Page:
Network Security

Pit road for the network: Case study

Seeking to protect its intellectual property, race car team Andretti Autosport went looking for a security solution. Greg Masters reports.

When the race cars sped around the course at the 100th Indianapolis 500 at the end of May, most eyes were trained on the track watching the cars blaze past.

But well away from the 2.5-mile oval of the Indianapolis Motor Speedway, the roar of the crowd and the media coverage, another crew was hard at work behind the scenes. This one was not changing lug nuts on Pit Road or behind the steering wheel of one of the purpose-built race cars with their 700-hp, twin-turbocharged engines. This crew were strapped in at computer keyboards ensuring there was visibility on the network.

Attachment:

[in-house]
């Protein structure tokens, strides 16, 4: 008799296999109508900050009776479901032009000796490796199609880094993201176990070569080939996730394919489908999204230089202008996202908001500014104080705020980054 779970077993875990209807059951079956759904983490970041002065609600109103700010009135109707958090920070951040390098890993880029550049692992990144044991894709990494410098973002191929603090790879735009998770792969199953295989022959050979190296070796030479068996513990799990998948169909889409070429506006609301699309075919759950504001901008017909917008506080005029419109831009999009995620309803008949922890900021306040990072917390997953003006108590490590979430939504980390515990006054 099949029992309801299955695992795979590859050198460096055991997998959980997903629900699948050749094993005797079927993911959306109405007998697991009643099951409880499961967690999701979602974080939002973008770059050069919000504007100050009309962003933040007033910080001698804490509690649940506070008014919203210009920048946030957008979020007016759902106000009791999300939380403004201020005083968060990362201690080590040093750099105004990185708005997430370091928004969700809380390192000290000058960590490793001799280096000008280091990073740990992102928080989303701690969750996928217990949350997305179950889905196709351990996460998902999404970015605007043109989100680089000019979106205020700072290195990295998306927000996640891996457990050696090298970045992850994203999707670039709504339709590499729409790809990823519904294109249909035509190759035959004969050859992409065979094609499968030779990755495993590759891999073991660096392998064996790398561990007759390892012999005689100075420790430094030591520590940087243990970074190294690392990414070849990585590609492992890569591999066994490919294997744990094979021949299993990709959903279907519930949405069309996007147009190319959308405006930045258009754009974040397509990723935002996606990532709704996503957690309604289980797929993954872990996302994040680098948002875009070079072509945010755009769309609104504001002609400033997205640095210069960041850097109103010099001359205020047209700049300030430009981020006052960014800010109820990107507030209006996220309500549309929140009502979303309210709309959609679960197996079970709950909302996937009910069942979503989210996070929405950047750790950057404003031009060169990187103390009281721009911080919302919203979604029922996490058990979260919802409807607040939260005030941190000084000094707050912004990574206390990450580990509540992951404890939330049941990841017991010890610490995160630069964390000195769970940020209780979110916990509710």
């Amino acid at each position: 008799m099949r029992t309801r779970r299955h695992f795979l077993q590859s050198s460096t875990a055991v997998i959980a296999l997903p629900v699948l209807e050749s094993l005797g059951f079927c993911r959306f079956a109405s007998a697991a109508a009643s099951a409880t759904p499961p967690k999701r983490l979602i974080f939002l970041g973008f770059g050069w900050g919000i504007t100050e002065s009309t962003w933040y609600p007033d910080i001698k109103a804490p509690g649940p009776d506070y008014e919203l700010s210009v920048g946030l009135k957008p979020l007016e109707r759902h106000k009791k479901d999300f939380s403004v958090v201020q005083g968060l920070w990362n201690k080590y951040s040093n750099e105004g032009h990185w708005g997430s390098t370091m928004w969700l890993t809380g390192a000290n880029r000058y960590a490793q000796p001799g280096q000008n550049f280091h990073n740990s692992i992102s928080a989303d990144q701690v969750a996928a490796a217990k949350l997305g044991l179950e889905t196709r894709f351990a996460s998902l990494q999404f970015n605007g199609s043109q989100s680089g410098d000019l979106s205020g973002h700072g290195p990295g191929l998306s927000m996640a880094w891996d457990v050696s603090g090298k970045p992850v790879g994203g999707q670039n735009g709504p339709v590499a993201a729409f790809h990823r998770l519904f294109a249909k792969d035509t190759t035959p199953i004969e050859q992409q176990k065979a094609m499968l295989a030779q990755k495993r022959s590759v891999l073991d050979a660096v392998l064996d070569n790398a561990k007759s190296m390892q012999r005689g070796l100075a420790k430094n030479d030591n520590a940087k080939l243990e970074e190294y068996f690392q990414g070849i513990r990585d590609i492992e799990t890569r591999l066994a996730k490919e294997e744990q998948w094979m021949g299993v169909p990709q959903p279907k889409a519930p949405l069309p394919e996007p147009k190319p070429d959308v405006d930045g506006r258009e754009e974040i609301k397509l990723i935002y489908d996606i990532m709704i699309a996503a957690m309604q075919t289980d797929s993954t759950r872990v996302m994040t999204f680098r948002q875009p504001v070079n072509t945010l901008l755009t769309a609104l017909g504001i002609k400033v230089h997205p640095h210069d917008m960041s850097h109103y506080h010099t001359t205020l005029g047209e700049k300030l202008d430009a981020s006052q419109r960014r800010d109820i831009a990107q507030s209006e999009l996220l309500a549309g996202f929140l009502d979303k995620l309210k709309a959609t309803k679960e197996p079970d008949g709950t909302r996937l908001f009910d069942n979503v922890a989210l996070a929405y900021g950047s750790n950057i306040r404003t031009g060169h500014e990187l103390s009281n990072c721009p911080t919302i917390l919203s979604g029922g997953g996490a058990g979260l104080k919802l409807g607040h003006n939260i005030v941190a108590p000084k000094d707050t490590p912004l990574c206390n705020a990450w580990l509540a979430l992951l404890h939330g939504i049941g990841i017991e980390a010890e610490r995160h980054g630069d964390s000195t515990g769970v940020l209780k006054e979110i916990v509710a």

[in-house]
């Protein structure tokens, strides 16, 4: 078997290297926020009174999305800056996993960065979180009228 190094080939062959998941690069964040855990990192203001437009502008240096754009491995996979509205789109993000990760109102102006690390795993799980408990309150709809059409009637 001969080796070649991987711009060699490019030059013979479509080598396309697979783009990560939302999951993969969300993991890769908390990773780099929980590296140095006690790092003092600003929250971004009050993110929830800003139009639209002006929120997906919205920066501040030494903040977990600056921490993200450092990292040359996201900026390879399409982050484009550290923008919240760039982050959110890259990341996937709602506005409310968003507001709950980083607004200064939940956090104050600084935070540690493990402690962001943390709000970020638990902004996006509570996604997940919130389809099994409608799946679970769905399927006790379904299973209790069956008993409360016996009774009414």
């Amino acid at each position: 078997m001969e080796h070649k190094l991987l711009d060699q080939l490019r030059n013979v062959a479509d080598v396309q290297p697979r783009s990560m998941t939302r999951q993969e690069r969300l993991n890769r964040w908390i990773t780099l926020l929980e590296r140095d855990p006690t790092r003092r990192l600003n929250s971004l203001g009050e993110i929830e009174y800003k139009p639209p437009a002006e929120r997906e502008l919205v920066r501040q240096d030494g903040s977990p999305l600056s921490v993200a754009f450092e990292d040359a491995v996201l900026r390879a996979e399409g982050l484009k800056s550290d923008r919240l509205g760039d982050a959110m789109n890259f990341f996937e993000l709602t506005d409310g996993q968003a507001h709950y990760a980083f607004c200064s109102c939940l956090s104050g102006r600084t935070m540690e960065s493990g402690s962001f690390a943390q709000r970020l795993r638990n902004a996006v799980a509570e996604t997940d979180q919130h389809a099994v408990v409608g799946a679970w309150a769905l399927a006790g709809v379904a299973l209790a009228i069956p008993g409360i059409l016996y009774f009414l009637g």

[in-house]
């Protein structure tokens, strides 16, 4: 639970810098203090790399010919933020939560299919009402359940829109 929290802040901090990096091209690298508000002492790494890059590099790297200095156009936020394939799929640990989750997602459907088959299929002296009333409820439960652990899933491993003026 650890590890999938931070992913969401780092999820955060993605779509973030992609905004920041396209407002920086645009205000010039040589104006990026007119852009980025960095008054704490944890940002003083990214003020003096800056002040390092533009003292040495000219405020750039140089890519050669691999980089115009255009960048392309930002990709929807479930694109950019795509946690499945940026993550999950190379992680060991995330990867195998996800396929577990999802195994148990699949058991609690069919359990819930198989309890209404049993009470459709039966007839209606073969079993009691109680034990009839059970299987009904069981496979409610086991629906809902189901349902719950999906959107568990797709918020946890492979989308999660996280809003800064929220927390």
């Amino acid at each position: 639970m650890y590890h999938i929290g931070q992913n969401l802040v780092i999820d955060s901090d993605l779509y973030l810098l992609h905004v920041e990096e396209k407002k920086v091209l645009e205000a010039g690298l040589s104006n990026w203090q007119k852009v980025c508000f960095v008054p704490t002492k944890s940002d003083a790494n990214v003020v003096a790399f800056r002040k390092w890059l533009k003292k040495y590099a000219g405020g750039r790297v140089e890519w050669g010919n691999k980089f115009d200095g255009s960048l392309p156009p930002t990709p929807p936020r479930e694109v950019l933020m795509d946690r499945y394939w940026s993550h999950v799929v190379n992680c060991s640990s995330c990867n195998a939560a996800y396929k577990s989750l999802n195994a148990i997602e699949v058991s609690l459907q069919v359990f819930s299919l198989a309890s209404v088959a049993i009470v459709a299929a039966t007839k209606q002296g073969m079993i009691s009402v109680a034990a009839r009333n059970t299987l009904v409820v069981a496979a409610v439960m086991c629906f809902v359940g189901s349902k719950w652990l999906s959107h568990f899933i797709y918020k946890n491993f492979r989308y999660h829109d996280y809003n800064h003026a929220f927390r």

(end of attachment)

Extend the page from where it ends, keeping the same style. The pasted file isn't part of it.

Andretti Autosport is an auto racing team that competes in several races – and has won several championships, including the Indy 500 three times. It currently has nearly 150 people across its Indycar, Indy Lights, Andretti Rallycross and Formula E teams. Headquartered in Indianapolis, it also has an office in Donnington Park, U.K., that is specific for its Formula E program.

In other words, there is a lot more making up the enterprise than what is visible in bright colors on racetracks around the globe. For instance, when Daniel Peebles came on board Andretti Autosport as its manager of information technology, he was continually asked what could truly be seen on the network and what was visible to detect as situations arose. Also, there was a good deal of intellectual property and data the team needed to keep secure.